April 23, 2024

WILLIAMS | Light in Boston

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I was depressed in Chicago when I did the interview. I sat bleary-eyed in front of my computer screen trying, and so desperately failing, to look as animated as possible. The position was as an assistant for a high school journalism program at an Ivy League university. My job would be to invite speakers from the journalism industry, coordinate travel and lunches, shepherd the students around campus and ultimately scaffold the program from conception to execution.

“What stories have you been following in the news?” the interviewers asked.

I stuttered. “Uh, uh, well, I’ve been feeling depressed lately and haven’t had much energy to read.” Was this radical honesty? Self-sabotage?

Somehow, I still got the job. I arrived at the tree-lined streets of the college town, moved into campus housing and proceeded to lie in bed the entire weekend, until work started on a Monday at the beginning of June. But things did not improve. Day after day that first week, my supervisor piled on tasks big and small — find and make contact with political candidates for a press conference, get students access to the press box at a sports game, plan an investigation for the students to report out, decide what to have for every meal of every day of the program.

The volume of the tasks was overwhelming — but what worsened it all was that I felt there was little tutelage, little mentorship. The other intern and I (though she fared much better) were thrown into the world of intensive planning without so much as an orientation. I quit the job on Saturday after the first week, and returned, shamefully, to Chicago.

Looking back, though, I have realized the true stumbling block, the true albatross: my inability to imagine myself in the town and completing the work — what it would feel like to walk down the shady streets and sit on the main quad, the sense of accomplishment I would feel after completing a difficult task. This is a lesson I’ll take with me as I embark on a new job as a fellow at a Boston magazine this summer.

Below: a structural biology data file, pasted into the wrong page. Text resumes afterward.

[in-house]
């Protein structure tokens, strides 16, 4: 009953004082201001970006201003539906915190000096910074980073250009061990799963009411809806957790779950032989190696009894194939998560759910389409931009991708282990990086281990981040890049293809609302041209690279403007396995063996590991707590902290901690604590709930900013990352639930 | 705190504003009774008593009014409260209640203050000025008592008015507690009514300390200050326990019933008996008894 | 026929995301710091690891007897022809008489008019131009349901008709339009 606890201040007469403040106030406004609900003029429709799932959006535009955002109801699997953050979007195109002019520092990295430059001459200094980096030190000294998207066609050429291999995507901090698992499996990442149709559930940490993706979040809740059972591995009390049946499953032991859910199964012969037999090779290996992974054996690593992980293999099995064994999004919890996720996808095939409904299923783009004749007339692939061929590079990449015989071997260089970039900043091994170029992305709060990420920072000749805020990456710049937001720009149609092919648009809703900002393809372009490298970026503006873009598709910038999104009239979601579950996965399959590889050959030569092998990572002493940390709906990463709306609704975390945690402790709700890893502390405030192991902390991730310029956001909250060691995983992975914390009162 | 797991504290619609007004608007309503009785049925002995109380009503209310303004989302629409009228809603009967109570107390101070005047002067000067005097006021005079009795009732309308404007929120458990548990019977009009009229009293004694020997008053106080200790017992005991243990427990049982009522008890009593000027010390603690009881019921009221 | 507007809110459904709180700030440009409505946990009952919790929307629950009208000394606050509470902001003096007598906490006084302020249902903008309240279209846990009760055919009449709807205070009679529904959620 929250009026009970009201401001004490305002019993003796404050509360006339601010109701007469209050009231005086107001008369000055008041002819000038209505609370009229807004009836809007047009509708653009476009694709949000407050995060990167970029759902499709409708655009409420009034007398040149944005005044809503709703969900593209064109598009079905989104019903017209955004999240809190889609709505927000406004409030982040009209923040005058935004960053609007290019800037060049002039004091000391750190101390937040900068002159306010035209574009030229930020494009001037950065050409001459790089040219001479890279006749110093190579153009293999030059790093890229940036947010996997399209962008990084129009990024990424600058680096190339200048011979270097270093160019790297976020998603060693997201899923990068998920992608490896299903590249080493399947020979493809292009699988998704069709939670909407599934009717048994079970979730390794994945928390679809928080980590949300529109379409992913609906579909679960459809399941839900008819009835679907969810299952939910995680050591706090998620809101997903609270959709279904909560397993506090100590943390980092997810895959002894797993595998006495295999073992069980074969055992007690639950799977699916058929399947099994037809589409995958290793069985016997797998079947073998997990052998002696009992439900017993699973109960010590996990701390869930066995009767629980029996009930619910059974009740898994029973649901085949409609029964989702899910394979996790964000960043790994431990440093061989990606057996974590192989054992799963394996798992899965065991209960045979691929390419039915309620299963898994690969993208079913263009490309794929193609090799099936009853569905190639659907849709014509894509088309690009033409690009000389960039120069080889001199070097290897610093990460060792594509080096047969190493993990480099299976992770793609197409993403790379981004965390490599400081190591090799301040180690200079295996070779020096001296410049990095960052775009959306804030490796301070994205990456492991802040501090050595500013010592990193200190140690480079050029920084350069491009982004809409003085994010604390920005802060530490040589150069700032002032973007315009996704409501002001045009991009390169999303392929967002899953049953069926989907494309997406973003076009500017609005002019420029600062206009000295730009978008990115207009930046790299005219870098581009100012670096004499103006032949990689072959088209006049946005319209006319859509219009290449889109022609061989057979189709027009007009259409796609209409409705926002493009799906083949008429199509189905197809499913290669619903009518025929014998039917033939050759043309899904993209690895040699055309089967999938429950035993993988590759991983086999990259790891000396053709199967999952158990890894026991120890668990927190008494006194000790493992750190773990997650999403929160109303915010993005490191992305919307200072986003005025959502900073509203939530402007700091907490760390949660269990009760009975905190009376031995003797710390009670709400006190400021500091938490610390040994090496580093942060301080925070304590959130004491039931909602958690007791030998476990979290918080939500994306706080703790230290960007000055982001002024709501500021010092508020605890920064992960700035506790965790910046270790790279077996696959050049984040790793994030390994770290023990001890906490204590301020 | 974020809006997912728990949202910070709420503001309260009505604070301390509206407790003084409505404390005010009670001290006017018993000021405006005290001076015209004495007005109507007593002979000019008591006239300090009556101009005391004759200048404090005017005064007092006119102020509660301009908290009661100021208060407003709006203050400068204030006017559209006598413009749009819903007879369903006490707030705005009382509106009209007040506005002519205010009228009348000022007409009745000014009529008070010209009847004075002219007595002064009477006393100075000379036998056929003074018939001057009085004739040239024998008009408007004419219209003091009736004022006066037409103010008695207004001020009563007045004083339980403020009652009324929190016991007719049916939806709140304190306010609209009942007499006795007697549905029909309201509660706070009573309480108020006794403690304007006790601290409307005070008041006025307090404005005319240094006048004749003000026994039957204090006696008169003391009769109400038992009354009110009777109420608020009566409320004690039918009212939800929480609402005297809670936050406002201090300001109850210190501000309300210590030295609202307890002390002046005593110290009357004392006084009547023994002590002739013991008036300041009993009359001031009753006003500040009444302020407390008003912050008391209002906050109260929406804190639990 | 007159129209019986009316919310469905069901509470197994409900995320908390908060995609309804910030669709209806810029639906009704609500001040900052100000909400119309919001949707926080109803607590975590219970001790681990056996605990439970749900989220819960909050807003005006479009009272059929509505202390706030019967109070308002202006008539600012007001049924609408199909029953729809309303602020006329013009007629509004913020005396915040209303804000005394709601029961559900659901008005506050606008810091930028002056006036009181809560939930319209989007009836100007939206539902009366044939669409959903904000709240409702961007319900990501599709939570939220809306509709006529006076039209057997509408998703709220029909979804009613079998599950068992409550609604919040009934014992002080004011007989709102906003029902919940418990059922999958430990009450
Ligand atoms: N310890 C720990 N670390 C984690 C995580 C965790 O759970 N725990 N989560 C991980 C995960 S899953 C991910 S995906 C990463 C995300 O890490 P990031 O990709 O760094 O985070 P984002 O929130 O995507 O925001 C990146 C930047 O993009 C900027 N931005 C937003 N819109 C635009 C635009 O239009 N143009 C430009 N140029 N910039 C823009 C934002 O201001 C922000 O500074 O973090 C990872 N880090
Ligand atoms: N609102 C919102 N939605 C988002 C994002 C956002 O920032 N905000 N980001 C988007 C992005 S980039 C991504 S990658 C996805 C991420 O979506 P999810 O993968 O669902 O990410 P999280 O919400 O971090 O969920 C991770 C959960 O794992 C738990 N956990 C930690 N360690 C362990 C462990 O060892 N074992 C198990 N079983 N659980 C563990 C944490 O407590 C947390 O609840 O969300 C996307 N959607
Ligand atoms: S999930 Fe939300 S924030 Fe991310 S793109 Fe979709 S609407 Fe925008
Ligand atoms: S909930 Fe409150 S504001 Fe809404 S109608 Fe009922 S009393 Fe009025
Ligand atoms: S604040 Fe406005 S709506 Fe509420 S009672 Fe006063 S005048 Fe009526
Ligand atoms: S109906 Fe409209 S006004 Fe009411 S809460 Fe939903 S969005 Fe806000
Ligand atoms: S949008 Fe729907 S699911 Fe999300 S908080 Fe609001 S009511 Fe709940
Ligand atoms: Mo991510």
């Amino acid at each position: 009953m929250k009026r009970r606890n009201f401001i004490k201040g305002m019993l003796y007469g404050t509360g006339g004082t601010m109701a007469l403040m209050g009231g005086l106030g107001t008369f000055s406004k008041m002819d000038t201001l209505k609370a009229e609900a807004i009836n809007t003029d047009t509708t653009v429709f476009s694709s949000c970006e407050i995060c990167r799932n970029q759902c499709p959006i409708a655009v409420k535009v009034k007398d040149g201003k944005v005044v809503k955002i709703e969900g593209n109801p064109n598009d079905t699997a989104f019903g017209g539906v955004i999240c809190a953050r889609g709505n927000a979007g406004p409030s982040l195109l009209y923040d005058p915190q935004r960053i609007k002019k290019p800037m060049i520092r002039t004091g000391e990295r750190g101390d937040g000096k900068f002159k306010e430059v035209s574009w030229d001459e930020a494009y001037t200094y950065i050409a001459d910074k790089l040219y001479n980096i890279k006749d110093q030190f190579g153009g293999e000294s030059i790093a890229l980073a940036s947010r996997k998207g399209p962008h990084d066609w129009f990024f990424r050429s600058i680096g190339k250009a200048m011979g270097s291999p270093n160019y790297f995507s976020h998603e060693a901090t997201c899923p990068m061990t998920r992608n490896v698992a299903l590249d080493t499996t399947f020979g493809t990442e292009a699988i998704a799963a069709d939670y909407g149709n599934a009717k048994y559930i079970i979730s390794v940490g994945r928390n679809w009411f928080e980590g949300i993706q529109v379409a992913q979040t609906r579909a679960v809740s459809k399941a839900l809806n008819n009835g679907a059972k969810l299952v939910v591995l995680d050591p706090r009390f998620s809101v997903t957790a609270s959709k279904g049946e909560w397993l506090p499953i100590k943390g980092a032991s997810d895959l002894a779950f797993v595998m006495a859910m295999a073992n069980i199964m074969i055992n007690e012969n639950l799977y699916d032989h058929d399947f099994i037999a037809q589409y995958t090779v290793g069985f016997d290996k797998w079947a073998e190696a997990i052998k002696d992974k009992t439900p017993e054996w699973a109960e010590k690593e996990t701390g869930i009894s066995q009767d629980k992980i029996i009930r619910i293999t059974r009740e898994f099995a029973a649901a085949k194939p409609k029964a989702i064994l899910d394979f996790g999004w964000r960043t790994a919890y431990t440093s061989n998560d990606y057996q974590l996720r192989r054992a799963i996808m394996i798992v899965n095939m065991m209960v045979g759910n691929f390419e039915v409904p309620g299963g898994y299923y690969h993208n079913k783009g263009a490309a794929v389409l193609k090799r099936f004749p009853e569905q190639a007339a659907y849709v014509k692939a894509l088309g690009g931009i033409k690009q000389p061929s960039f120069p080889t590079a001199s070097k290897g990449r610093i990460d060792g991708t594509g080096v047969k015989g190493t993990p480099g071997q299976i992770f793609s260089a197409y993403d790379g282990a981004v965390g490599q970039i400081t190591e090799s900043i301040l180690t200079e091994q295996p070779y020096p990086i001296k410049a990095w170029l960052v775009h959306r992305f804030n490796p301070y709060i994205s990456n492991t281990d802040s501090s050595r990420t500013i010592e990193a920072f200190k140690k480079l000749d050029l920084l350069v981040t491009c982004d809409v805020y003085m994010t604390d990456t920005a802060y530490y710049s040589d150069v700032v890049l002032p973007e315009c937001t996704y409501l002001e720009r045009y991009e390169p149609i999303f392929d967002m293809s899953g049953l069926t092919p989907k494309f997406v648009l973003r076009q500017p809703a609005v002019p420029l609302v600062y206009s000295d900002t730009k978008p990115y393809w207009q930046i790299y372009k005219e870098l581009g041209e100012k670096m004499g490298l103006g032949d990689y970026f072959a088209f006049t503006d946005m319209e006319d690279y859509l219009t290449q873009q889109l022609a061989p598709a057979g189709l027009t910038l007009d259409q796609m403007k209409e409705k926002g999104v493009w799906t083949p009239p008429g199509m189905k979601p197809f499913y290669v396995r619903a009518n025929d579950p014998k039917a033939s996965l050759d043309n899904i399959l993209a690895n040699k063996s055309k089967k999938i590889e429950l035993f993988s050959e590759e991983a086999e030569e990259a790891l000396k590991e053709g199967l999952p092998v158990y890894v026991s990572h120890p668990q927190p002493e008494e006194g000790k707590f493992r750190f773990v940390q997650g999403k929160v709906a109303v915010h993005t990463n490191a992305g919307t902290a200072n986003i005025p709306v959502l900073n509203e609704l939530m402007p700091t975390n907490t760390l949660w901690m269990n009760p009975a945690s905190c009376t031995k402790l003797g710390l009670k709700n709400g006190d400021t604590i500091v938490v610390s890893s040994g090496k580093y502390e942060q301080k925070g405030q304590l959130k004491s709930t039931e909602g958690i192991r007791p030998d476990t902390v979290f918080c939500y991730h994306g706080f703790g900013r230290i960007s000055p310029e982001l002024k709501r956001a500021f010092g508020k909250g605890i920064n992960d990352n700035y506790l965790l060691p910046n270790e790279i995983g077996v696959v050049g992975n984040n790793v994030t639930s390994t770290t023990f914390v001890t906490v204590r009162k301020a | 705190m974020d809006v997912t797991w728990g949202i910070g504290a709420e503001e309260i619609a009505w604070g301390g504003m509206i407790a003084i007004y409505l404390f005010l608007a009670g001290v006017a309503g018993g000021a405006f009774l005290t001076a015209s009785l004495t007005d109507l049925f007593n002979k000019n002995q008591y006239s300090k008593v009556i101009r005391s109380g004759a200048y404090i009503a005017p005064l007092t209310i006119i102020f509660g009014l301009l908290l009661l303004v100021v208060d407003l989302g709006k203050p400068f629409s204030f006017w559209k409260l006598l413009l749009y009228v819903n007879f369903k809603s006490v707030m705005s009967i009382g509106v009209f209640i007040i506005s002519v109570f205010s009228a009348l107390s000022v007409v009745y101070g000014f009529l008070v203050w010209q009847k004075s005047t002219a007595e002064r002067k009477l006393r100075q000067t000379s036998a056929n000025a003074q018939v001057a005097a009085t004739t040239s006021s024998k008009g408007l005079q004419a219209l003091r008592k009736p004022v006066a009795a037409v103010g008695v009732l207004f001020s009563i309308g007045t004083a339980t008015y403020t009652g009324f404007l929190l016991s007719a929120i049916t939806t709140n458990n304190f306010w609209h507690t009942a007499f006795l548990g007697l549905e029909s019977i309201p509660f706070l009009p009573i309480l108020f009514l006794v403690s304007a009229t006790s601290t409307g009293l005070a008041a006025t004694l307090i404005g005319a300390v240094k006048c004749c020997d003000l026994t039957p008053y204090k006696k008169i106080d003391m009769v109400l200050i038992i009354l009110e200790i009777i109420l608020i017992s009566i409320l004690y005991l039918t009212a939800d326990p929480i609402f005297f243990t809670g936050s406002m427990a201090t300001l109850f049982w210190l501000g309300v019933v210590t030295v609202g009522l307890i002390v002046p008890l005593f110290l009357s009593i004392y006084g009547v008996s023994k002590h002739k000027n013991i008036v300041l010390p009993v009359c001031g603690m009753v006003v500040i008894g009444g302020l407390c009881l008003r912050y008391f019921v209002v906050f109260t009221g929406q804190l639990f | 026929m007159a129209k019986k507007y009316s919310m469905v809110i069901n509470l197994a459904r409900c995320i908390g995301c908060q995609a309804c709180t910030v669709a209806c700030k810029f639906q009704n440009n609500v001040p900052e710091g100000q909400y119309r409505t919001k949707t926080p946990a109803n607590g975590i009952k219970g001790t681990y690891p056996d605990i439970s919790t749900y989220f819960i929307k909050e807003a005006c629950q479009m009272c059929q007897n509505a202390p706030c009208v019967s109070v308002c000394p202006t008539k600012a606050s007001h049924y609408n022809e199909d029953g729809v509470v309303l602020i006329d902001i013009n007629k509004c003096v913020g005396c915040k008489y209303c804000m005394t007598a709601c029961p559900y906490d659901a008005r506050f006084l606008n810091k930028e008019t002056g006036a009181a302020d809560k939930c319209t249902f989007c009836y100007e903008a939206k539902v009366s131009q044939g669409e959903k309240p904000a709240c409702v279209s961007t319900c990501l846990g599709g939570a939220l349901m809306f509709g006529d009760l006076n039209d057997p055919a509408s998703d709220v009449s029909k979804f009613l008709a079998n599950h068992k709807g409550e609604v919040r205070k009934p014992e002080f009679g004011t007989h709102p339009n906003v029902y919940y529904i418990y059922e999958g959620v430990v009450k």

A key difference: I have begun to imagine myself in Boston and Cambridge. Small cities across the river from one another, they both brim with culture, music, cafés, museums, college and local bars, bookstores.

I strolled through Boston on Google Maps Street View and saw myself sitting on a bench at Cambridge or Boston Common while, all around me, children played tag and rolled in the soft grass, staining their knees and blue jeans green. And friends would prop themselves up on their elbows on jackets or picnic blankets and happily pop bright, crunchy blueberries into their mouths. I saw myself riding a bike on the paths of the Harbor Islands, yards away from the blue waters of the Massachusetts Bay. After work, I’d drink an early evening black tea and sit at the window of the café, scribbling idle lines into a little notebook. At night, I would have a Corona at a Harvard Square bar and chat with students and strangers. On the weekends, I’d stroll through a farmers market in a midday sun while a busker’s cool strumming lifted itself into the air; I’d buy raspberries and bread on which to spread salted Irish butter. At work, I’d talk loftily with my coworkers about ideas – and just that word encompassed so much — and writing and what it means to edit and think.

Most of all, I imagined myself doing a good job. This did not mean perfection. It meant making a mistake now and then, asking questions, trying my best, thinking hard about the writing I read and challenging myself to expand my old ways of considering life and writing. I lived in the world of these imaginings.

Contrast this to the way I entered last summer’s position — without seeing myself in the places and activities I found beautiful, without daring to trust that I would perform and perform well.

This tool of visualization is even useful in my day-to-day life. I imagine myself at meetings I don’t want to attend, perhaps chatting with a friend afterward or treating myself to a cold drink after having gone. I picture myself at classes I want to skip, enticing myself with the notion that I might learn something I find exciting, that I might say something that surprises me with its depth.

As we students begin our summer internships, as seniors enter the world, as the end-of-semester slump takes hold, the depressed among us must turn to a tool that is always with us, always within our reach if only we push ourselves to outstretch our hand — that of hoping, wishing, seeing, envisioning, mentally and then physically putting ourselves in places we find rewarding and even beautiful.

Finley Williams is a junior in the College of Arts and Sciences. She can be reached at [email protected]. Kaleidoscope runs alternate Tuesdays.